Representing Members at Investigatory Interviews

When management meets with a union member (or telephones the worker at home) to ask questions about possible misconduct, the employee can request the presence of a union representative and refuse to answer until the rep arrives. These are known as Weingarten rights (from a 1975 Supreme Court case).

Weingarten rights apply to “investigatory” interviews, not to run-of-the-mill shop floor discussions. An employee who is unsure whether a conversation is investigatory should ask, “Could this meeting lead to discipline?” Unless the employer gives a firm no, the employee should request representation. The employee can select any available representative.

Unless required by the contract, employers do not have to alert employees about their Weingarten rights.

The union’s job at an investigatory interview is to (1) help the worker avoid making damaging admissions; (2) learn about the case; and (3) point out mitigating circumstances.


As a union representative, you have four rights at a Weingarten interview:

1. On arrival, you can request the reason behind the meeting, i.e., the rule or misconduct being investigated. The employer must cooperate. If your request is ignored or denied, instruct the employee not to answer any questions until the employer complies with its Weingarten obligations.

2. Upon being told the reason for the interview, you may ask for a private meeting with the employee. This is called a “caucus.” The employer must give you adequate time and privacy.

3. When the interview resumes, you may raise objections to intimidating or confusing questions (but not to the point of blocking the interview). If the employee becomes rattled, ask for another private conference.

4. When the interview concludes, you must be permitted to cite extenuating circumstances that the employer should consider before imposing any discipline.


Use the caucus to learn about the case and to explore possible defenses. Advise the employee not to act out, make insubordinate comments, or deny matters that are obvious (such as “Did you use your computer yesterday?”). Sometimes “I don’t remember” is the best response.

Snakes in a Truck

If an employee has an innocent explanation for what appears to be misconduct, she should voice it at the Weingarten interview instead of waiting until a grievance meeting or an arbitration hearing. A worker who puts forward an account from the beginning—even if it is farfetched—is more likely to be believed.

In a famous arbitration case, a truck driver testified that he crashed his truck because he saw a snake on the passenger seat, grabbed it with his hands to avoid being bitten, and attempted to steer with his knees.

Although the driver told this story from day one, he was fired for unsafe driving. Since there was no way for the employer to disprove the worker, and since the employer has the burden of proof, an arbitrator sustained a grievance protesting the worker’s discharge.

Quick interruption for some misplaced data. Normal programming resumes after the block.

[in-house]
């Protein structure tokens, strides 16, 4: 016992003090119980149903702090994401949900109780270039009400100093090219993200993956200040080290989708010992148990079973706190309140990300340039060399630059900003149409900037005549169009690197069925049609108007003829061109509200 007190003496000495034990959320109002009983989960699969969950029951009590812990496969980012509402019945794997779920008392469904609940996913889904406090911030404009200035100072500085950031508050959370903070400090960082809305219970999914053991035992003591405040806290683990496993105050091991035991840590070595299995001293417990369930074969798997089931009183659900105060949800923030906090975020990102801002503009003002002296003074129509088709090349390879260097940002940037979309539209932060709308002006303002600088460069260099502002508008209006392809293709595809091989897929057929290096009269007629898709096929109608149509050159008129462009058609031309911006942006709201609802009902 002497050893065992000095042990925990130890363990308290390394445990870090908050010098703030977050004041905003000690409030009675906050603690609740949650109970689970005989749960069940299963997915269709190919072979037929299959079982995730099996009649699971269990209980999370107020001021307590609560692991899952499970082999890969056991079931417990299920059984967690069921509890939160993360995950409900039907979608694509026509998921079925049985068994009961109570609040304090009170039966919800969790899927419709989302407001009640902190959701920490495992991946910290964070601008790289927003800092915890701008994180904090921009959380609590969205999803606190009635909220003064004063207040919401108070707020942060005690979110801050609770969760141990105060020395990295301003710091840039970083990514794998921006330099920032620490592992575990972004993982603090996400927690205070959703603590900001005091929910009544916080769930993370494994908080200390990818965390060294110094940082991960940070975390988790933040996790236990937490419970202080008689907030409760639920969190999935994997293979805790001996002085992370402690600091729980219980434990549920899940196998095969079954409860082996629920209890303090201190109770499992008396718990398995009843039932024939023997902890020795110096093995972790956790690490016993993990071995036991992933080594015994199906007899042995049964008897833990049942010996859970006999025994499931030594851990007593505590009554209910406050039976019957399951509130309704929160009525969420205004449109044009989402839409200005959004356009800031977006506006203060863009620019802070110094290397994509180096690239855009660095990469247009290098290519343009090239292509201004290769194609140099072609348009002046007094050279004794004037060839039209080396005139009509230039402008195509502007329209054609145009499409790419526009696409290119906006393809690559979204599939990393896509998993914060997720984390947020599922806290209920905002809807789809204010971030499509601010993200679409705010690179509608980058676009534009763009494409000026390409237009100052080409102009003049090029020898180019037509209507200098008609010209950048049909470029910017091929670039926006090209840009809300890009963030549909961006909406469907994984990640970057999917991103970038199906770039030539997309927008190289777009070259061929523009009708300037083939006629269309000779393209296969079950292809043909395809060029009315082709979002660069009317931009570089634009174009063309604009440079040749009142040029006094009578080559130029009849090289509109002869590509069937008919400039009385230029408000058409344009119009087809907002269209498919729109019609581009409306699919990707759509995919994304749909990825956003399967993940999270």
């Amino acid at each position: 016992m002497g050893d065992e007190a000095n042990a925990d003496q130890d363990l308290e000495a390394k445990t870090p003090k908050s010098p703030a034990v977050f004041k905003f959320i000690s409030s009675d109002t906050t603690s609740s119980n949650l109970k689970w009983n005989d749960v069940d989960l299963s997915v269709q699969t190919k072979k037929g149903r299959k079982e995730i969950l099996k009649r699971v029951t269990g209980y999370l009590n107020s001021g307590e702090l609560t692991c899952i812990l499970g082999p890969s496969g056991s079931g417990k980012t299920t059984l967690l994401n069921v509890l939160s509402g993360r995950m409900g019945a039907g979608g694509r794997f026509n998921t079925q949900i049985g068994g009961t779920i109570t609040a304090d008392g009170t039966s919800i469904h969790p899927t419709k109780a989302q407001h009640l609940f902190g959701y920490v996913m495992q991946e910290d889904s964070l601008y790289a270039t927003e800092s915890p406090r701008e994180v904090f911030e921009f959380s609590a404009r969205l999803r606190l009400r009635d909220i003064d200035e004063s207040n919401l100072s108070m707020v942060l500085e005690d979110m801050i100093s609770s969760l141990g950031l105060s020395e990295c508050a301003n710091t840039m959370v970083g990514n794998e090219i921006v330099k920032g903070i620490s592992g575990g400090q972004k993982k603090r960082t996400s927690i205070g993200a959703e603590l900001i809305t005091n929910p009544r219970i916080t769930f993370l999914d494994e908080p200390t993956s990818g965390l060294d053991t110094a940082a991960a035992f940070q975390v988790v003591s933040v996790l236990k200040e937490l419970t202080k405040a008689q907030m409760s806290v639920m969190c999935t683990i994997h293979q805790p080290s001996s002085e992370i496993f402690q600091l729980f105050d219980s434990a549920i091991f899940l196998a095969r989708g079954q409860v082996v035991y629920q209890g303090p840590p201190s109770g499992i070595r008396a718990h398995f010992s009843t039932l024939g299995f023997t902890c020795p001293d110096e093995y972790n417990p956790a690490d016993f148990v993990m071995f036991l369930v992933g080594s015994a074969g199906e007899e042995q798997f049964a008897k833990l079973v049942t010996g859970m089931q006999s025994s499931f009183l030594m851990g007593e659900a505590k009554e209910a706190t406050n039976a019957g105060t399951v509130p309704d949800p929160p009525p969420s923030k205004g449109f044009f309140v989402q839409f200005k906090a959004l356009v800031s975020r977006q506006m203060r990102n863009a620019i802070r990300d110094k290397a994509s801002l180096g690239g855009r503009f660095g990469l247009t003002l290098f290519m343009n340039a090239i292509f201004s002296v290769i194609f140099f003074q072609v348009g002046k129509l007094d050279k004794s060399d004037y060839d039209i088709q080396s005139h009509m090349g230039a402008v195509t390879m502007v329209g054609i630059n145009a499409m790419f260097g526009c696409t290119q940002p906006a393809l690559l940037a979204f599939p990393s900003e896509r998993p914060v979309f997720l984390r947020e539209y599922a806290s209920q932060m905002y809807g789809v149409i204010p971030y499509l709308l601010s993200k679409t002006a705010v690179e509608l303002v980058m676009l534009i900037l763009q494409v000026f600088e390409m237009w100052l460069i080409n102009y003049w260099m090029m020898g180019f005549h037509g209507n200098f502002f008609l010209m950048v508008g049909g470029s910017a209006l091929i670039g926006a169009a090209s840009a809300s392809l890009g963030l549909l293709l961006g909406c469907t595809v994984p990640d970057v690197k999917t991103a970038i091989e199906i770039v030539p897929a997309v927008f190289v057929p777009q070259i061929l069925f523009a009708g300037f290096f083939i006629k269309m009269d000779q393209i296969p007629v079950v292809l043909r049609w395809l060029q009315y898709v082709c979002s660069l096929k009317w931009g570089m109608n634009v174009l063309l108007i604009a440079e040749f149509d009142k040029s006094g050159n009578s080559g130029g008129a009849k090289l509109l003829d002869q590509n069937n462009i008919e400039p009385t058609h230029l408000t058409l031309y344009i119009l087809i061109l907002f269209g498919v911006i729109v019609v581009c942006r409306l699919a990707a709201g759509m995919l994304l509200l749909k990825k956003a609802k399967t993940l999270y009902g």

Explain to the employee that guilt can be inferred from a failure to deny a charge. On the other hand, if the evidence is ironclad, the employee’s best recourse may be to accept responsibility, apologize, and promise that the conduct will not be repeated.

Inform management that you wish to be present during any other interviews that are part of the investigation.

Take word-for-word notes of the interview.

Ask management for a chance to interview its witnesses.




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When appropriate at the end of the interview, you should raise one or more of the following mitigating or extenuating circumstances:

• The employee’s conduct was provoked by a supervisor or fellow employee.

• The company has not enforced the rule against other workers (a defense known as “lax enforcement”).

• The employee was not properly trained on the job in question.

• Other employees have received low-level discipline, such as verbal warnings, for similar infractions.

• The employee has an excellent record or long service, is a good worker, has good attendance, and gets along well with employees and supervisors.

• The employee suffers from a physical or mental condition, illness, or stress which may have affected his or her work or behavior.

• A supervisor’s inattention or negligence contributed to the events.


Clark Peters, a veteran grievance handler for ll99NE/SEIU, adds the following advice on written statements:

Employers sometimes ask workers to review and sign notes taken by the investigator during the interview. Beware: Once the notes are signed, management can use them as the worker’s written statement.

Before signing any notes, the worker and the union rep should read them carefully, pointing out any misrepresentations and insisting on any needed changes or additions. The union should ask for a copy and should advise the member ahead of time not to sign if the employer refuses.

A better alternative is to tell the employer that the worker would rather compose his or her own statement, with the union’s assistance. Ask for time to prepare a complete account and insist on privacy. Bring a laptop so the union will be sure to have a copy.

Compose the statement in chronological order without extraneous information. Don’t speculate, and keep it short. Go over the statement at least twice to make sure it is as accurate as possible.

If there is insufficient time to do a proper job, ask the employer for permission to turn the statement in later in the day or the day after.

Robert Schwartz, author of several labor law guides, is writing a new handbook on winning discipline and discharge cases. His workshop on this subject was the largest workshop at the April Labor Notes Conference.

A version of this article appeared in Labor Notes #375, June 2010. Don't miss an issue, subscribe today.